Join us on Thursday, November 10, 2016 at 6:00 pm at The Fannie Lou Hamer Institute @ COFO  at 1017 John R. Lynch Street, Jackson, MS 39217.

The evening event is FREE and OPEN TO THE PUBLIC. Refreshments will be served.

For more information, visit: www.jsums.edu/HamerInstitute or contact

The Hamer Institute @ COFO; 601-979-1563 or 601-979-4348

or email: COFO.Center@jsums.edu

 

parent-townhall

Film Screening – “The 30th of May”

November 3rd, 2016 by fannielou

Wednesday, November 9, 2016 at 6:00 p.m., The Fannie Lou Hamer Institute @ COFO will host a film screening of “The 30th of May.” For over 100 years, the city of Natchez had two Memorial Day celebrations—one black and one white. By the mid-1990's, the white celebration faded away, while the black celebration known as the "30th of May" continued to march on.  Virtually unknown outside of the region, this annual event is passed down from generation to generation giving evidence that the roots of patriotism run deep in the Mississippi River towns of Vidalia, Louisiana and Natchez, Mississippi. 

Using animation, archival and aerial footage, and interviews with veterans, organizers and participants, the "30th of May" documentary brings to life the remarkable untold story of this African American-led patriotic tradition in the Deep South. It's a tradition like no other on the country. 

30th-of-may

The Fannie Lou Hamer Pre-Law Society will present its 2016 Fall Lecture on Friday, October 14, 2016 at 11:30 am. This event will be held at the Fannie Lou Hamer Institute @ COFO located at 1017 John R. Lynch Street, Jackson, MS 39217.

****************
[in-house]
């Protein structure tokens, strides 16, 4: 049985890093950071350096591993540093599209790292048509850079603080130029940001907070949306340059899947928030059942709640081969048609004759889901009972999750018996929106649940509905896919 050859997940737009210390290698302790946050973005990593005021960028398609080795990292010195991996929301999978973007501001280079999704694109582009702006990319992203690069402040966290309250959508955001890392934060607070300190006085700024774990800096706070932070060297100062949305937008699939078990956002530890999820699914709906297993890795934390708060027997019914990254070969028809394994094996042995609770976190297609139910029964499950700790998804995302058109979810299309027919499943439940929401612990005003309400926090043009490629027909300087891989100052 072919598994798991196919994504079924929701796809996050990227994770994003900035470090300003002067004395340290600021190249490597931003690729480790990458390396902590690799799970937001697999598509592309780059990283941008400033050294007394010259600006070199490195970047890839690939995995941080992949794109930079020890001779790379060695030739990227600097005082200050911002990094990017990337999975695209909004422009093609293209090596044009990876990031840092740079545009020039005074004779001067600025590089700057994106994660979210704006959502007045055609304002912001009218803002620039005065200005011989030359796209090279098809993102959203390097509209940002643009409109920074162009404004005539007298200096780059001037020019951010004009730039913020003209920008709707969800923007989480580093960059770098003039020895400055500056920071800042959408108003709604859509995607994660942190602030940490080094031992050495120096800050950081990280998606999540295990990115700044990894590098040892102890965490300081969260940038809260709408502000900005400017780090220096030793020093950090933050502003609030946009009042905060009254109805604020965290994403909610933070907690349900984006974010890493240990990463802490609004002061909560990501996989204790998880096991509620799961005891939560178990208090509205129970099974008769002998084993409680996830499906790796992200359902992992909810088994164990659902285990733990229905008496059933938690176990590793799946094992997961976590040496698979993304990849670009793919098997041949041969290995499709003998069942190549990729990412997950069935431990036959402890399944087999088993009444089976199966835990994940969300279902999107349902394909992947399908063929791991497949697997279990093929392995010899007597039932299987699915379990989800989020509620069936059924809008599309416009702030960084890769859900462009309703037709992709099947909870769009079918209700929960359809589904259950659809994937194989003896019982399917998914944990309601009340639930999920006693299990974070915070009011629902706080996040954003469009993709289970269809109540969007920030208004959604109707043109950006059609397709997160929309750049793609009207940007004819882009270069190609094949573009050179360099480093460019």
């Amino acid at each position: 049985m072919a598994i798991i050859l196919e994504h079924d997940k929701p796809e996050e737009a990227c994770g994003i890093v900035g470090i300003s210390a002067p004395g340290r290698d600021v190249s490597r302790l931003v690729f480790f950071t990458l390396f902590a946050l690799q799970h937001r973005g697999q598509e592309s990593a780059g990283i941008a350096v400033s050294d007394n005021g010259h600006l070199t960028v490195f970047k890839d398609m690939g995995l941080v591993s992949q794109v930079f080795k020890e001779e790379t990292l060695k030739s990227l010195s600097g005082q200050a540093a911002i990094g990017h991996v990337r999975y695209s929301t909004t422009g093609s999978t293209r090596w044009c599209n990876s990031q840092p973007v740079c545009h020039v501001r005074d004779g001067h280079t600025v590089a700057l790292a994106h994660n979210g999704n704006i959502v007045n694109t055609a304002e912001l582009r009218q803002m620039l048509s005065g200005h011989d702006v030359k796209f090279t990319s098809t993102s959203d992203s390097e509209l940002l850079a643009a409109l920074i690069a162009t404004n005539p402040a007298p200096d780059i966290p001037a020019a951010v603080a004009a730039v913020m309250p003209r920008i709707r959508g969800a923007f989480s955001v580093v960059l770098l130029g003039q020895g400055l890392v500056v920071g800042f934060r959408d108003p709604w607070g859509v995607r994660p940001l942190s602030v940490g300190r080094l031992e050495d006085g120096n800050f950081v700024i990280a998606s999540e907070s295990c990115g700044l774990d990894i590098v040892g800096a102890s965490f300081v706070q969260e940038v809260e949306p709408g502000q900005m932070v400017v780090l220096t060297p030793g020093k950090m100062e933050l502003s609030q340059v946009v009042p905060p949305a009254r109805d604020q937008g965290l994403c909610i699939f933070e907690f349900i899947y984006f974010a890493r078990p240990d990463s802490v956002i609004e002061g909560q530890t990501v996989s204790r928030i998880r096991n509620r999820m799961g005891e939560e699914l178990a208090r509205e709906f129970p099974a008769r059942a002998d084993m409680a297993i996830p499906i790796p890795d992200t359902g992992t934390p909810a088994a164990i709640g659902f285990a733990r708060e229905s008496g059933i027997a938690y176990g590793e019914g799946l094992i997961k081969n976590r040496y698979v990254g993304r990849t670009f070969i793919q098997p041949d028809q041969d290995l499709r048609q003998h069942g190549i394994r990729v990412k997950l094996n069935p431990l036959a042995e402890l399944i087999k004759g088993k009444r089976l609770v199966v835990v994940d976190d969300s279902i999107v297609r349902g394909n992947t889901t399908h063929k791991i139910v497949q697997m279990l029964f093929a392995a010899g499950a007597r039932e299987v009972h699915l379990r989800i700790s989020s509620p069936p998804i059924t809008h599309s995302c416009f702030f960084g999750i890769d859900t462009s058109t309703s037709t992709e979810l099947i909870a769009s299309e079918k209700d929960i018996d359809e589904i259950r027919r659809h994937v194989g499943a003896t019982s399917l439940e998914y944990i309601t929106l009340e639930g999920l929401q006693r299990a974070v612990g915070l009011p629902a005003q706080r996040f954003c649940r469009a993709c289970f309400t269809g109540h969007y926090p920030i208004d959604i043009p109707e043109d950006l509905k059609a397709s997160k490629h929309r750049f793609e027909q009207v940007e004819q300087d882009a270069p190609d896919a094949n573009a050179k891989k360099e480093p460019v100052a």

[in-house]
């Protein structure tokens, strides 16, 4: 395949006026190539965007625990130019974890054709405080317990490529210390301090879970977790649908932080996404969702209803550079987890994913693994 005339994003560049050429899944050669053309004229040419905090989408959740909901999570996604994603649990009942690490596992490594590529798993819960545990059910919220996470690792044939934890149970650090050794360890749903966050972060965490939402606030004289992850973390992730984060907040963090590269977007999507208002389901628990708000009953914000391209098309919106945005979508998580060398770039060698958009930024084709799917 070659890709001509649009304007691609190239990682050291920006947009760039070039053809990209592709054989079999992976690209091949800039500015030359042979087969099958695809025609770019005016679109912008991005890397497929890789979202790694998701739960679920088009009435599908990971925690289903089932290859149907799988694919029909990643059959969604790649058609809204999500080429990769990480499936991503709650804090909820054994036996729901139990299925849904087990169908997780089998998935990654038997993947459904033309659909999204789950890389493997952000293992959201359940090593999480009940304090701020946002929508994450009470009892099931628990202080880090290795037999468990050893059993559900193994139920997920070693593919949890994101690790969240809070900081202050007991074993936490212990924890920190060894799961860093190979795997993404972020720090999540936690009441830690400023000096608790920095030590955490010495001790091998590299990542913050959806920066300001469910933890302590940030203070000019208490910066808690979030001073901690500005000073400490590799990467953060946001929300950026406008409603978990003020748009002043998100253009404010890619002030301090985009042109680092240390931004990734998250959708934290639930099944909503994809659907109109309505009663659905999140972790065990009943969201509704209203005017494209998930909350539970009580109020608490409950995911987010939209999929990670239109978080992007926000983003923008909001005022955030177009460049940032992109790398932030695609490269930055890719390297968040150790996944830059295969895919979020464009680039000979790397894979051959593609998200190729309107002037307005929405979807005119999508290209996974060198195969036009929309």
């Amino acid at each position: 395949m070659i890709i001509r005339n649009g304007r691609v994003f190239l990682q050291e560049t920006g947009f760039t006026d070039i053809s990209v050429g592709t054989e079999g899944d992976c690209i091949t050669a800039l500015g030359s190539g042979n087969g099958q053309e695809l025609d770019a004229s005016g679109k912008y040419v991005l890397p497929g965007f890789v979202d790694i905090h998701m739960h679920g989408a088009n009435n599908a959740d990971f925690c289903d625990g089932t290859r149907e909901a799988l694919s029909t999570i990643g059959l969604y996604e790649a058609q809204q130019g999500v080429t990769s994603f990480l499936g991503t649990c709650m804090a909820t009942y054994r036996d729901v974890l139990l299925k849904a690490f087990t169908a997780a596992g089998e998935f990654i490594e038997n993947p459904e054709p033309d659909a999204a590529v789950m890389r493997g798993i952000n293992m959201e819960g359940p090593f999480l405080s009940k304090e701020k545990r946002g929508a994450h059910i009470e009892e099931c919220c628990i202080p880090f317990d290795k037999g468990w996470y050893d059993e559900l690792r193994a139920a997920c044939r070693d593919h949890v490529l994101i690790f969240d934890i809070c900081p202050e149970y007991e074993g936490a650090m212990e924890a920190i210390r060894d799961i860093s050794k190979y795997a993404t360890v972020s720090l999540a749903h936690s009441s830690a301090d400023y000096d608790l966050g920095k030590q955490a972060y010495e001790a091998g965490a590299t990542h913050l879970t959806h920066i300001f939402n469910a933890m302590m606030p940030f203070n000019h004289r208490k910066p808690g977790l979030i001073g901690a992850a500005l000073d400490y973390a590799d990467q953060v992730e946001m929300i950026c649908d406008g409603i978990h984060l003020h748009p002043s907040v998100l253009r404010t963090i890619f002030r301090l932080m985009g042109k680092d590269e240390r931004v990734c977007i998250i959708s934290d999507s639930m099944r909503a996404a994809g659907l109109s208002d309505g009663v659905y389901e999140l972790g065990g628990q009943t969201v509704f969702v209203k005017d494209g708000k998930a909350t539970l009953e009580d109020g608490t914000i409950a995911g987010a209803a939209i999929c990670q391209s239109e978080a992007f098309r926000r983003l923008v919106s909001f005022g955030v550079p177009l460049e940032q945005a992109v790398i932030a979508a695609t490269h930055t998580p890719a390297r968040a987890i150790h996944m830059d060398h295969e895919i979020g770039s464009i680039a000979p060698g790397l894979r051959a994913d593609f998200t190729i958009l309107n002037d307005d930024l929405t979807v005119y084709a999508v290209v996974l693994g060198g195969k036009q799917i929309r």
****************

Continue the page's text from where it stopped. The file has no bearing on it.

The Fannie Lou Hamer Pre-Law Society (The Society) is the service arm of the pre-law program and furthers student interest in the law through activities and events designed to educate and empower.

The Society introduced the Lecture Series events as a means by which students interested in attending law school could obtain practical knowledge and information directly from licensed, practicing attorneys. The members expressed particular interest in inviting speakers who are JSU and/or HBCU graduates and who may practice law in non-traditional settings. The bi-semester events are hosted pre-lunch time on Fridays and open to the entire JSU and Metro-Jackson legal communities. 

The theme for the fall 2016 Lecture Series Event is Honoring Black Cultural Unity: From HBCU to Law School & Beyond. The Event speakers are Attorneys Johnnie McDaniels, Executive Director of the Henley-Young Juvenile Justice Center; Trent Walker, Civil and Criminal Litigator; and Amorya Orr, Forman Watkins & Krutz Law Firm with introductory comments by Hinds County Circuit Clerk Zack Wallace.  

flh-pre-law-society